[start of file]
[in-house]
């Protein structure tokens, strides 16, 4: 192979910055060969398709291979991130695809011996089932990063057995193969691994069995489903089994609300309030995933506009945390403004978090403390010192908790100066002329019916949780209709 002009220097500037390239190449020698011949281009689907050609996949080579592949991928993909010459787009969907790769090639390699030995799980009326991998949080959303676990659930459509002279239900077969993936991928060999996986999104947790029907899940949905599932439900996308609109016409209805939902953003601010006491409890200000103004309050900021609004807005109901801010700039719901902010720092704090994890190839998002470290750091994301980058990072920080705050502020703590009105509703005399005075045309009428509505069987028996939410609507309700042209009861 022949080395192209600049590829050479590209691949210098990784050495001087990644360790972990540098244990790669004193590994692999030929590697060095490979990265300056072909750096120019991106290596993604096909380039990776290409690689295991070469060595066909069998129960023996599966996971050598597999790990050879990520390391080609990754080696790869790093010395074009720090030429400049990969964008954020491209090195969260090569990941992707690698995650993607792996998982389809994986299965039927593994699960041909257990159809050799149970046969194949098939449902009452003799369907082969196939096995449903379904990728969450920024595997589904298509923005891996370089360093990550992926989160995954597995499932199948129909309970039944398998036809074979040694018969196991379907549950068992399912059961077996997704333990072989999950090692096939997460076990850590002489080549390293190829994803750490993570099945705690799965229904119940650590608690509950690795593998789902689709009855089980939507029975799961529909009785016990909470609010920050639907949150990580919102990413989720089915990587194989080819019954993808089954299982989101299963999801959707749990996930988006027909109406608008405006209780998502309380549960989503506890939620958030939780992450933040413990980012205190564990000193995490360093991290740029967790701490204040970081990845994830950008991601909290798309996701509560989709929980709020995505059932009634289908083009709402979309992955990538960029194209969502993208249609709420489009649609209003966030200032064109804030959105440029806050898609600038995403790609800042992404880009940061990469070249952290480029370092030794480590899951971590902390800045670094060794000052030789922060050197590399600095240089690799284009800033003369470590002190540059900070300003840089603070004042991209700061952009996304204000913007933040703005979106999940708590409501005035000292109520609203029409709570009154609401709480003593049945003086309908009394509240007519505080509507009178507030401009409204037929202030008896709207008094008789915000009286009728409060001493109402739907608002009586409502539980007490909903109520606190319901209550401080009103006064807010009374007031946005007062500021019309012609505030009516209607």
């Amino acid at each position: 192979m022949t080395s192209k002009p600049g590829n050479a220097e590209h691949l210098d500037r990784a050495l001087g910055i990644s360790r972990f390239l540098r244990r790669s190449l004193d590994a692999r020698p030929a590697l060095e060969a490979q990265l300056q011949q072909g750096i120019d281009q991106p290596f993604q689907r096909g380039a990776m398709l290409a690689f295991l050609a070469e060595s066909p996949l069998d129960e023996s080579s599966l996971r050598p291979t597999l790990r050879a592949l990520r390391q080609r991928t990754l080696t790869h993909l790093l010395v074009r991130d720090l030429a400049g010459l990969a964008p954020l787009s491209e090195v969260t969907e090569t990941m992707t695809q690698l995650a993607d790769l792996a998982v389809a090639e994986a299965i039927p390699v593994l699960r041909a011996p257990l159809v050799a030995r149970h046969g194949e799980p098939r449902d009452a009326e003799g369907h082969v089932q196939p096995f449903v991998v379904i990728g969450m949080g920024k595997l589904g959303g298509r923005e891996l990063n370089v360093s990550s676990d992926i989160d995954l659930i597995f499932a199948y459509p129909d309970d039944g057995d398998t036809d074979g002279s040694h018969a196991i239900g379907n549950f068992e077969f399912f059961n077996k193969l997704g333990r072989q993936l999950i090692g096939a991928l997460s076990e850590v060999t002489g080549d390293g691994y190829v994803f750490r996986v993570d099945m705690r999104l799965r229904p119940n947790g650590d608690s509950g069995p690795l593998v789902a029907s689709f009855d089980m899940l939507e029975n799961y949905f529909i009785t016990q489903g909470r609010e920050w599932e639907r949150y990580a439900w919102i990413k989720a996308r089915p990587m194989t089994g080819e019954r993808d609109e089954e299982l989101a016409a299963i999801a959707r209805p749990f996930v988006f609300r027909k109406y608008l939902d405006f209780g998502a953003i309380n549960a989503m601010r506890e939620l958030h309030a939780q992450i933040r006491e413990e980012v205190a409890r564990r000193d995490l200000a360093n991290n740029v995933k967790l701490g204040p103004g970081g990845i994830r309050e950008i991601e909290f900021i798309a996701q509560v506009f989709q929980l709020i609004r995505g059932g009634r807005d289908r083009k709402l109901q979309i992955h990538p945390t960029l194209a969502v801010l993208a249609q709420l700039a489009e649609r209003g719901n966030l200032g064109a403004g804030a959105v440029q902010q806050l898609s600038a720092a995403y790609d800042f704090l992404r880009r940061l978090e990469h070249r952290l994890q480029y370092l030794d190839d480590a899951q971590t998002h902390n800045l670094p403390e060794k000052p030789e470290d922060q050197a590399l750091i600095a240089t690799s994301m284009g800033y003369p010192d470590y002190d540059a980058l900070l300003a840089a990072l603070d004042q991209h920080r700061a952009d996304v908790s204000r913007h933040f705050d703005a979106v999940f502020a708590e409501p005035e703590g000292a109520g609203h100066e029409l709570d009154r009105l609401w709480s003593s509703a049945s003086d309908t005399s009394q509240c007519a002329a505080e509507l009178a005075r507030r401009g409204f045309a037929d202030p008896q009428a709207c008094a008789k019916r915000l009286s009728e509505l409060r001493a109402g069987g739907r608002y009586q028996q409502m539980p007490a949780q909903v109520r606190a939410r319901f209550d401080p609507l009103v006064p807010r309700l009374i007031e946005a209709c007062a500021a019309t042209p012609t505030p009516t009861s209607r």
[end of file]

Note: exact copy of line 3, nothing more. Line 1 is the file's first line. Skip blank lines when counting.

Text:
């Amino acid at each position: 192979m022949t080395s192209k002009p600049g590829n050479a220097e590209h691949l210098d500037r990784a050495l001087g910055i990644s360790r972990f390239l540098r244990r790669s190449l004193d590994a692999r020698p030929a590697l060095e060969a490979q990265l300056q011949q072909g750096i120019d281009q991106p290596f993604q689907r096909g380039a990776m398709l290409a690689f295991l050609a070469e060595s066909p996949l069998d129960e023996s080579s599966l996971r050598p291979t597999l790990r050879a592949l990520r390391q080609r991928t990754l080696t790869h993909l790093l010395v074009r991130d720090l030429a400049g010459l990969a964008p954020l787009s491209e090195v969260t969907e090569t990941m992707t695809q690698l995650a993607d790769l792996a998982v389809a090639e994986a299965i039927p390699v593994l699960r041909a011996p257990l159809v050799a030995r149970h046969g194949e799980p098939r449902d009452a009326e003799g369907h082969v089932q196939p096995f449903v991998v379904i990728g969450m949080g920024k595997l589904g959303g298509r923005e891996l990063n370089v360093s990550s676990d992926i989160d995954l659930i597995f499932a199948y459509p129909d309970d039944g057995d398998t036809d074979g002279s040694h018969a196991i239900g379907n549950f068992e077969f399912f059961n077996k193969l997704g333990r072989q993936l999950i090692g096939a991928l997460s076990e850590v060999t002489g080549d390293g691994y190829v994803f750490r996986v993570d099945m705690r999104l799965r229904p119940n947790g650590d608690s509950g069995p690795l593998v789902a029907s689709f009855d089980m899940l939507e029975n799961y949905f529909i009785t016990q489903g909470r609010e920050w599932e639907r949150y990580a439900w919102i990413k989720a996308r089915p990587m194989t089994g080819e019954r993808d609109e089954e299982l989101a016409a299963i999801a959707r209805p749990f996930v988006f609300r027909k109406y608008l939902d405006f209780g998502a953003i309380n549960a989503m601010r506890e939620l958030h309030a939780q992450i933040r006491e413990e980012v205190a409890r564990r000193d995490l200000a360093n991290n740029v995933k967790l701490g204040p103004g970081g990845i994830r309050e950008i991601e909290f900021i798309a996701q509560v506009f989709q929980l709020i609004r995505g059932g009634r807005d289908r083009k709402l109901q979309i992955h990538p945390t960029l194209a969502v801010l993208a249609q709420l700039a489009e649609r209003g719901n966030l200032g064109a403004g804030a959105v440029q902010q806050l898609s600038a720092a995403y790609d800042f704090l992404r880009r940061l978090e990469h070249r952290l994890q480029y370092l030794d190839d480590a899951q971590t998002h902390n800045l670094p403390e060794k000052p030789e470290d922060q050197a590399l750091i600095a240089t690799s994301m284009g800033y003369p010192d470590y002190d540059a980058l900070l300003a840089a990072l603070d004042q991209h920080r700061a952009d996304v908790s204000r913007h933040f705050d703005a979106v999940f502020a708590e409501p005035e703590g000292a109520g609203h100066e029409l709570d009154r009105l609401w709480s003593s509703a049945s003086d309908t005399s009394q509240c007519a002329a505080e509507l009178a005075r507030r401009g409204f045309a037929d202030p008896q009428a709207c008094a008789k019916r915000l009286s009728e509505l409060r001493a109402g069987g739907r608002y009586q028996q409502m539980p007490a949780q909903v109520r606190a939410r319901f209550d401080p609507l009103v006064p807010r309700l009374i007031e946005a209709c007062a500021a019309t042209p012609t505030p009516t009861s209607r």